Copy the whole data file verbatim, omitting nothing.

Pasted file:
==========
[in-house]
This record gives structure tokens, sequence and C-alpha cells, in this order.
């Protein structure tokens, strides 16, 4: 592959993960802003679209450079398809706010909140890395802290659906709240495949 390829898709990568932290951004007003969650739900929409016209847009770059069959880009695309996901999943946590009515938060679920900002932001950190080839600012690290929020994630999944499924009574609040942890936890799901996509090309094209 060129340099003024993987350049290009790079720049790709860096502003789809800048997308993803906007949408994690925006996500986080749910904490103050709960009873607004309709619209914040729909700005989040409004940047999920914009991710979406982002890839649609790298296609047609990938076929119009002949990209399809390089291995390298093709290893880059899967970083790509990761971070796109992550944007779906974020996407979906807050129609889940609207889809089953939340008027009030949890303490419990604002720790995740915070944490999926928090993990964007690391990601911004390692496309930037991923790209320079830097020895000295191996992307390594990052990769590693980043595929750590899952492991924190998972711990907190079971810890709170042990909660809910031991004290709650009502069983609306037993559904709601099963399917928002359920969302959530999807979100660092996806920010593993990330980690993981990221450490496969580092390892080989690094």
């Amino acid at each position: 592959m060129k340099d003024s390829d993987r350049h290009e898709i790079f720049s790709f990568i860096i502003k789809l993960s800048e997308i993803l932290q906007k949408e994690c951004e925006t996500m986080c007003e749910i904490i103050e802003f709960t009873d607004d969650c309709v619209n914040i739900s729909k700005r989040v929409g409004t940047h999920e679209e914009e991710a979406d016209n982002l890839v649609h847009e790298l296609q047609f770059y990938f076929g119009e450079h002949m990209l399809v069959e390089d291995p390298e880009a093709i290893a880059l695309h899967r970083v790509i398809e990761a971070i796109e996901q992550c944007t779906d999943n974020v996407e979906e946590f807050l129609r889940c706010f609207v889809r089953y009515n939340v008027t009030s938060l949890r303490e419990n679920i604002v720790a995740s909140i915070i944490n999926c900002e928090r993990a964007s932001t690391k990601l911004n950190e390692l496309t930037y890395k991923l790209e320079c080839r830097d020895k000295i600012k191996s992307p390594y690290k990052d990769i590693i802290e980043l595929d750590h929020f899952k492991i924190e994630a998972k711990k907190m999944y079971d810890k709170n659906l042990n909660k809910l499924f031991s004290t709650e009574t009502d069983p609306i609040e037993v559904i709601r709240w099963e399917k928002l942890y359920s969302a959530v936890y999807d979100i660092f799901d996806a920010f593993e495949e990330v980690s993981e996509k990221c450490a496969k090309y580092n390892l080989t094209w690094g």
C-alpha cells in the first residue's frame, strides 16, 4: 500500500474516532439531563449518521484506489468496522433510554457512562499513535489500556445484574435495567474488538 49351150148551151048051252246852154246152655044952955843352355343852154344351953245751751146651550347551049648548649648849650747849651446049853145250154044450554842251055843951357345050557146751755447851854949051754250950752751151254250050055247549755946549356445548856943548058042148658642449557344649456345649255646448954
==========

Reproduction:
[in-house]
This record gives structure tokens, sequence and C-alpha cells, in this order.
């Protein structure tokens, strides 16, 4: 592959993960802003679209450079398809706010909140890395802290659906709240495949 390829898709990568932290951004007003969650739900929409016209847009770059069959880009695309996901999943946590009515938060679920900002932001950190080839600012690290929020994630999944499924009574609040942890936890799901996509090309094209 060129340099003024993987350049290009790079720049790709860096502003789809800048997308993803906007949408994690925006996500986080749910904490103050709960009873607004309709619209914040729909700005989040409004940047999920914009991710979406982002890839649609790298296609047609990938076929119009002949990209399809390089291995390298093709290893880059899967970083790509990761971070796109992550944007779906974020996407979906807050129609889940609207889809089953939340008027009030949890303490419990604002720790995740915070944490999926928090993990964007690391990601911004390692496309930037991923790209320079830097020895000295191996992307390594990052990769590693980043595929750590899952492991924190998972711990907190079971810890709170042990909660809910031991004290709650009502069983609306037993559904709601099963399917928002359920969302959530999807979100660092996806920010593993990330980690993981990221450490496969580092390892080989690094």
């Amino acid at each position: 592959m060129k340099d003024s390829d993987r350049h290009e898709i790079f720049s790709f990568i860096i502003k789809l993960s800048e997308i993803l932290q906007k949408e994690c951004e925006t996500m986080c007003e749910i904490i103050e802003f709960t009873d607004d969650c309709v619209n914040i739900s729909k700005r989040v929409g409004t940047h999920e679209e914009e991710a979406d016209n982002l890839v649609h847009e790298l296609q047609f770059y990938f076929g119009e450079h002949m990209l399809v069959e390089d291995p390298e880009a093709i290893a880059l695309h899967r970083v790509i398809e990761a971070i796109e996901q992550c944007t779906d999943n974020v996407e979906e946590f807050l129609r889940c706010f609207v889809r089953y009515n939340v008027t009030s938060l949890r303490e419990n679920i604002v720790a995740s909140i915070i944490n999926c900002e928090r993990a964007s932001t690391k990601l911004n950190e390692l496309t930037y890395k991923l790209e320079c080839r830097d020895k000295i600012k191996s992307p390594y690290k990052d990769i590693i802290e980043l595929d750590h929020f899952k492991i924190e994630a998972k711990k907190m999944y079971d810890k709170n659906l042990n909660k809910l499924f031991s004290t709650e009574t009502d069983p609306i609040e037993v559904i709601r709240w099963e399917k928002l942890y359920s969302a959530v936890y999807d979100i660092f799901d996806a920010f593993e495949e990330v980690s993981e996509k990221c450490a496969k090309y580092n390892l080989t094209w690094g």
C-alpha cells in the first residue's frame, strides 16, 4: 500500500474516532439531563449518521484506489468496522433510554457512562499513535489500556445484574435495567474488538 49351150148551151048051252246852154246152655044952955843352355343852154344351953245751751146651550347551049648548649648849650747849651446049853145250154044450554842251055843951357345050557146751755447851854949051754250950752751151254250050055247549755946549356445548856943548058042148658642449557344649456345649255646448954